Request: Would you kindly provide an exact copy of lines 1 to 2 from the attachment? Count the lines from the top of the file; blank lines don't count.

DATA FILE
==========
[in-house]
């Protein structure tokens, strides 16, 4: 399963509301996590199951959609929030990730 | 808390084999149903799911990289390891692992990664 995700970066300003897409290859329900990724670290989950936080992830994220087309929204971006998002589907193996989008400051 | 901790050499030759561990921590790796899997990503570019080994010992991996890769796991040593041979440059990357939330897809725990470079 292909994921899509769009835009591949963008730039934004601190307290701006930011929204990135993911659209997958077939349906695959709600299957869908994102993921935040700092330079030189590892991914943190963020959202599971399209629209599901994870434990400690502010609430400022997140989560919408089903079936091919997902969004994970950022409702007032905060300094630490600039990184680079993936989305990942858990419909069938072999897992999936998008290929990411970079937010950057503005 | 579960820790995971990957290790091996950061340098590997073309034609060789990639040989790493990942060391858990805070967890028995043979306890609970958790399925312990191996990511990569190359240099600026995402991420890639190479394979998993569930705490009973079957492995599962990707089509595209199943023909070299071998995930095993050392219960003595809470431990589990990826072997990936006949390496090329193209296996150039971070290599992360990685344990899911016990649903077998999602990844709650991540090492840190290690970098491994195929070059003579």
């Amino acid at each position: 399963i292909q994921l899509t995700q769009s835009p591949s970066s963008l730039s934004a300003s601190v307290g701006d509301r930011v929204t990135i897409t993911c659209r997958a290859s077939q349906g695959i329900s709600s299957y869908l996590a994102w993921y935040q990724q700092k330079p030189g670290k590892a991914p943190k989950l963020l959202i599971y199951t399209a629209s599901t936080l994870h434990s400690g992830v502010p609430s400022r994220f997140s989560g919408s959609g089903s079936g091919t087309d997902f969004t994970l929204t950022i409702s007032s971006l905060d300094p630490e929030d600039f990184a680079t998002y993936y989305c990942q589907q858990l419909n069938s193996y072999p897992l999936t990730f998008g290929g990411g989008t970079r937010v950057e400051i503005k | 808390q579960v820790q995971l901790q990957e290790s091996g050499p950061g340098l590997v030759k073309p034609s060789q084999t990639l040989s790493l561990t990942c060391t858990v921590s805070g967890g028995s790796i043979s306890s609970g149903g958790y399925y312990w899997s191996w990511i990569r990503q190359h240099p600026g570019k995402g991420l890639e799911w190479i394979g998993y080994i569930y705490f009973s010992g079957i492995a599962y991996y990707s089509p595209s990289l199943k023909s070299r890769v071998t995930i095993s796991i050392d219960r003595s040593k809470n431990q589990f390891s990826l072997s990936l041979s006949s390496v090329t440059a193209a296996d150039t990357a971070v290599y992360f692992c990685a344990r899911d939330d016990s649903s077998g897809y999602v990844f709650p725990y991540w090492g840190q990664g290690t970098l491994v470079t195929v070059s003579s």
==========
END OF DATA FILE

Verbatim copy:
[in-house]
């Protein structure tokens, strides 16, 4: 399963509301996590199951959609929030990730 | 808390084999149903799911990289390891692992990664 995700970066300003897409290859329900990724670290989950936080992830994220087309929204971006998002589907193996989008400051 | 901790050499030759561990921590790796899997990503570019080994010992991996890769796991040593041979440059990357939330897809725990470079 292909994921899509769009835009591949963008730039934004601190307290701006930011929204990135993911659209997958077939349906695959709600299957869908994102993921935040700092330079030189590892991914943190963020959202599971399209629209599901994870434990400690502010609430400022997140989560919408089903079936091919997902969004994970950022409702007032905060300094630490600039990184680079993936989305990942858990419909069938072999897992999936998008290929990411970079937010950057503005 | 579960820790995971990957290790091996950061340098590997073309034609060789990639040989790493990942060391858990805070967890028995043979306890609970958790399925312990191996990511990569190359240099600026995402991420890639190479394979998993569930705490009973079957492995599962990707089509595209199943023909070299071998995930095993050392219960003595809470431990589990990826072997990936006949390496090329193209296996150039971070290599992360990685344990899911016990649903077998999602990844709650991540090492840190290690970098491994195929070059003579």